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New Singing Things

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There seem to be as many different forms and functions for our voices as there are musical styles for our instruments. Whether recorded in live performance, recorded in the studio, or chopped and looped into a preexisting mix, several recent releases spotlight the human voice.

Andy Bey
Ain't Necessarily So
12th Street
2007

The supple, nurturing hands and voice of pianist / vocalist Andy Bey generally dispenses most music in two flavors, either a ballad or a blues. This live recording during Bey's first headline appearance at the world famous jazz hotspot Birdland continues his series of albums with producer Herb Jordan, who, like most listeners, remains amazed at Bey's subtle musicianship: "He approaches chord changes and rhythm in a way that many others just do not. He finds harmonic subtleties that escape many singers."

Bey commands a trio with bassist Peter Washington and either drummer Vito Lesczak or Kenny Washington, and in this setting begs for comparison with Nat King Cole, another highly individualized jazz pianist more widely known as a singer. Shaded in dark piano chords, Bey's voice in this opening, title track submerges you neck deep in the reflective spirit of this entire set—it jives sometimes, it hurts sometimes, but it's always beautiful. You won't find another artist whose music is more perfectly suited for a rainy day.

Necessarily sets a slow, smoldering tone but it's not all moody Bey brooding. "All the Things You Are" and "Brother, Can You Spare a Dime?" move their tempos uptown, and his unique falsetto in "I Let a Song Go Out of My Heart" coolly and elegantly glides above and between the notes of the melody, demonstrating how Bey brushstrokes his piano and voice together to illuminate a tune. His piano in the completely instrumental "If I Should Lose You" bounces through the intersection of Horace Silver's lusty Latin soul and Cecil Taylor's heady abstractions.

But the finale is the killer. Bey's hesitant, thoughtful phrasing and restless, plaintive voice blossom throughout "Someone to Watch Over Me" into palpable longing and loss. It just hurts so good. Though he dedicates this take to Sarah Vaughan (specifically her version from The Gershwin Songbook), I would go so far as to say that Bey's version of "Someone to Watch Over Me" surpasses not only hers but all others, and is the definitive.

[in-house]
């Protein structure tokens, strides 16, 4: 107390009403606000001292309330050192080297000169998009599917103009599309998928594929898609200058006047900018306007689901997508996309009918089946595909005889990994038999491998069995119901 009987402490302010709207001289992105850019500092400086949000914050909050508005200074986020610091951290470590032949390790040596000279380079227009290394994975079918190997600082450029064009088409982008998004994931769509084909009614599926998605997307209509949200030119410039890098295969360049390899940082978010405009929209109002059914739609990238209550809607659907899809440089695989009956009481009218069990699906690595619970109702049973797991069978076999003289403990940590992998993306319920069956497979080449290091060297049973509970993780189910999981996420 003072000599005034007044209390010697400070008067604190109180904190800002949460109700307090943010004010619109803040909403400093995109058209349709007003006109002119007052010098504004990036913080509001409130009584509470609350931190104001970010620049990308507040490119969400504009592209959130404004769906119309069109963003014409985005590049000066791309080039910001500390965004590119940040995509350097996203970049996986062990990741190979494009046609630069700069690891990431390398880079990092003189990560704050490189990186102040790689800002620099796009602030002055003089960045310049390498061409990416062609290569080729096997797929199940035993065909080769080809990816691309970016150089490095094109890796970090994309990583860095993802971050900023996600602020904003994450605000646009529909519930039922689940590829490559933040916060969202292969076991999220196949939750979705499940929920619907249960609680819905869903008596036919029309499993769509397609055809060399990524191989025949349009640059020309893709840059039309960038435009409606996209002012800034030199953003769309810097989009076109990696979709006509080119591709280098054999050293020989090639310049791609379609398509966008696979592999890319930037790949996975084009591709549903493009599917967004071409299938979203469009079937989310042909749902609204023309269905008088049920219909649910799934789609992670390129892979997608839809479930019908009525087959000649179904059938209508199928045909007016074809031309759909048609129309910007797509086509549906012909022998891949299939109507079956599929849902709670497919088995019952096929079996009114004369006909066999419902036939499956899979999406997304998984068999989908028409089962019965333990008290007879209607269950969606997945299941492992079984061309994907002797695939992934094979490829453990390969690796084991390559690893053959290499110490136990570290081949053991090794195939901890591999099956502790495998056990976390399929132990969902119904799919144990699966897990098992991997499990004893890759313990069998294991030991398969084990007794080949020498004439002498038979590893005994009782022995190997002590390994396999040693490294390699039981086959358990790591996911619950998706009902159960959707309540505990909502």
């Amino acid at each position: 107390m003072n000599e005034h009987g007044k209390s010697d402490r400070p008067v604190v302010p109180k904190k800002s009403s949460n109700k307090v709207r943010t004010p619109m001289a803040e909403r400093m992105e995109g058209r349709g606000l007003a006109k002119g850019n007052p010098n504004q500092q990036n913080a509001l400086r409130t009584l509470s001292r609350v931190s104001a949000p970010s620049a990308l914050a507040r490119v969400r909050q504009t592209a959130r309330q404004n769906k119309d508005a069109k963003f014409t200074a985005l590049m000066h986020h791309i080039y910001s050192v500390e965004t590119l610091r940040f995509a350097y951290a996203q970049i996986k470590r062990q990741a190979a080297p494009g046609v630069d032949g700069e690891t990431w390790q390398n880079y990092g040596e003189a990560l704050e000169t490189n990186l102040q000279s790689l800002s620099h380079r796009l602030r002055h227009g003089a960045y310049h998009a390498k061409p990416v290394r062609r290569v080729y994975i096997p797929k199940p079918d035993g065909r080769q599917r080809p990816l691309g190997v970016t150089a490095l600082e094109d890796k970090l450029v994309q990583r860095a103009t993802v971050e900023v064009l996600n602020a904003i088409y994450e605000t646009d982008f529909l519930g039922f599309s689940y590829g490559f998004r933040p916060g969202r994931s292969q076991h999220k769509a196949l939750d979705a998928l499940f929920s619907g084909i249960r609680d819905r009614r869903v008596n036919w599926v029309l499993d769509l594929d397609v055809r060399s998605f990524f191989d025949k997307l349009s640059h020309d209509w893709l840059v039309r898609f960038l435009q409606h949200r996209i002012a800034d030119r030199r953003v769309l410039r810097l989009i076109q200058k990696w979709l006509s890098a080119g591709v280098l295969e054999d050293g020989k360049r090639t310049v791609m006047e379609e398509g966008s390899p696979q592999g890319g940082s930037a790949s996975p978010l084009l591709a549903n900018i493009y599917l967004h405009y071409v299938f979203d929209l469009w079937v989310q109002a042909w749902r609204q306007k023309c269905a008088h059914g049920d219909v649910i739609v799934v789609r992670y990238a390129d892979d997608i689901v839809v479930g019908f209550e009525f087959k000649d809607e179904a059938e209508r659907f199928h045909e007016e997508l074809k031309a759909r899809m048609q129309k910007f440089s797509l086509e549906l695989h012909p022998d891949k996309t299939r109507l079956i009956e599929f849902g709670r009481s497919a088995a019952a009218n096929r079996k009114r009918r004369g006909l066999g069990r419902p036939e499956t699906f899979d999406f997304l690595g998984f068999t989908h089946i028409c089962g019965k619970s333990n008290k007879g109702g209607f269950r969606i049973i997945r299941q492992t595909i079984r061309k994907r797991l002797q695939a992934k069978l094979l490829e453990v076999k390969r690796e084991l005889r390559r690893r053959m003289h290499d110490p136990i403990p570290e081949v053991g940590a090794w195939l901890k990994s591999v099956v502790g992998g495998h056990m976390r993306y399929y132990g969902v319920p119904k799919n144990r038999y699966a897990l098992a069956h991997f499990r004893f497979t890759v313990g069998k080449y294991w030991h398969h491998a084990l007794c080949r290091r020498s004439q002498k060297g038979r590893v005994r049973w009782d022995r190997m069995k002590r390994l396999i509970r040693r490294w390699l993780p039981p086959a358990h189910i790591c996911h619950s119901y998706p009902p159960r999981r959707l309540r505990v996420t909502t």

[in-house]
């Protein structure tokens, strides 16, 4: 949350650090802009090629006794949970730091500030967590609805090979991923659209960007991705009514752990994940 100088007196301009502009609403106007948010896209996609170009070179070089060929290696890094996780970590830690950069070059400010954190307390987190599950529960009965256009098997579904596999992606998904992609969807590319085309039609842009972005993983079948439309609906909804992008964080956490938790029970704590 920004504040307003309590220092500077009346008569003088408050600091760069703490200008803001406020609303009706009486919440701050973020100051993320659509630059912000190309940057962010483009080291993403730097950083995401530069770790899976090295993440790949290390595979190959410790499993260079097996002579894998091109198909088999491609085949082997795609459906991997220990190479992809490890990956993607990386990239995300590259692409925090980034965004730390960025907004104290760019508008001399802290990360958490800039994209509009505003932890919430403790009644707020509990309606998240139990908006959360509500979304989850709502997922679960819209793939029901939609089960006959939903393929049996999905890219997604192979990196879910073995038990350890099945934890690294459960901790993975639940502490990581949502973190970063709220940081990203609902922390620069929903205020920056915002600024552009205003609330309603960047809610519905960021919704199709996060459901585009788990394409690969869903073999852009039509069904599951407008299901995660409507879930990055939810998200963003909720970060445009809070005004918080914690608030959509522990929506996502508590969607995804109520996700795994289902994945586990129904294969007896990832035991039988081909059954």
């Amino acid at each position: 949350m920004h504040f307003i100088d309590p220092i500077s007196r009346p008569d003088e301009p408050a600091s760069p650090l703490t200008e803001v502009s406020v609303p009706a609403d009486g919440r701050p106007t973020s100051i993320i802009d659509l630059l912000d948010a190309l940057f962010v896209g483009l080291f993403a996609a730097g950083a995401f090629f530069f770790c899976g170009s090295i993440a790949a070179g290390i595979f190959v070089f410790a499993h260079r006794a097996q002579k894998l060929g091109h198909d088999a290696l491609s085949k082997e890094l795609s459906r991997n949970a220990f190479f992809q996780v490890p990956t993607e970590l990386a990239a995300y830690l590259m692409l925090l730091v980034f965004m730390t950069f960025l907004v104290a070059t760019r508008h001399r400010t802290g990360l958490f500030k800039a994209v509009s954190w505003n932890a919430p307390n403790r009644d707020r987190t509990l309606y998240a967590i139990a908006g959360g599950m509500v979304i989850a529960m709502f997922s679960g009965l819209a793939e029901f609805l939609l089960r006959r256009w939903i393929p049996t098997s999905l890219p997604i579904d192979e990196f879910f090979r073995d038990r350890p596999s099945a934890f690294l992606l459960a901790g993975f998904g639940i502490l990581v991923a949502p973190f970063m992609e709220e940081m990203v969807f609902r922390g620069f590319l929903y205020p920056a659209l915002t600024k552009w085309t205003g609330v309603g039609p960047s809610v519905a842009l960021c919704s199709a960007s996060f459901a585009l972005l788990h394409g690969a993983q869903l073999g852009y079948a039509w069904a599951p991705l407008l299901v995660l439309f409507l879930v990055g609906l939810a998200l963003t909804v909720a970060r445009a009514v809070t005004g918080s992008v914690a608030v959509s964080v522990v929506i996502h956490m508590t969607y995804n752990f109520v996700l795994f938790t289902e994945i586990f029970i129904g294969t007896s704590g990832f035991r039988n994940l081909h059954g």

Sarah Brightman
Symphony
Manhattan
2007

The vocal star of Cats, Phantom of the Opera and Requiem may be the former Mrs. Andrew Lloyd-Weber but this Symphony proves that Sarah Brightman will never leave epic melodrama too far behind. Brightman continues to satisfy both critics and her public by working through the crossroads of classic popular music, popular classical music, theatrical show tunes—and, on this new album, recorded across three different countries with her longtime producer Frank Peterson, evocative orchestral goth. "Over the past four years of recording this album, I find myself approaching my music even more visually than I ever have before," Brightman says. "I found that the canvas was endless for this album."

The first note you hear Brightman sing—in "Fleurs du Mal," after the "Gothica" orchestral prelude—unleashes from on high an almost impossible note, a purely musical sound that seems more godly than human. There's little need for the choir in its chorus because a voice this powerful needs no such backup. The title track makes this same point: One of this set's least overwrought and complicated arrangement gives her voice room to breathe into the lyrics gorgeous life (Her previous relationship with AL-W makes this chorus particularly poignant: "Symphony/ It's gone quiet around us now/ How I wish you would hold me/ And that you'd never told me/ That it's better if you leave"). Similarly, her voice ethereally moves like a spirit over the quiet, still waters of "Sanvean."

Symphony also features several Brightman duets. She reprises "Canta Della Terra" with Andrea Bocelli, one of the few singers whose voice she cannot overpower, and beautifully renders "Sarai Qui" with Italian tenor Alessandro Safina. "Pasión" with countertenor Fernando Lima aches with longing yet twirls dashing and romantic, like a Spanish dancer. On "I Will Be With You (Where the Lost Ones Go)," Brightman teams with Paul Stanley, who herewith takes a gigantic leap forward in his quest to transform from badass Kiss lead guitarist to Cher impersonator. Someone—even if I'm not quite sure whom—should have known better than this.

Brightman concludes her Symphony with the three-part suite "Running," the International Association of Athletics Federation Green Project Charity song, which borrows its middle section from the straight-on 4/4 rock of Pink Floyd's "Run Like Hell" then bookends it with an orchestral melody and chorus.


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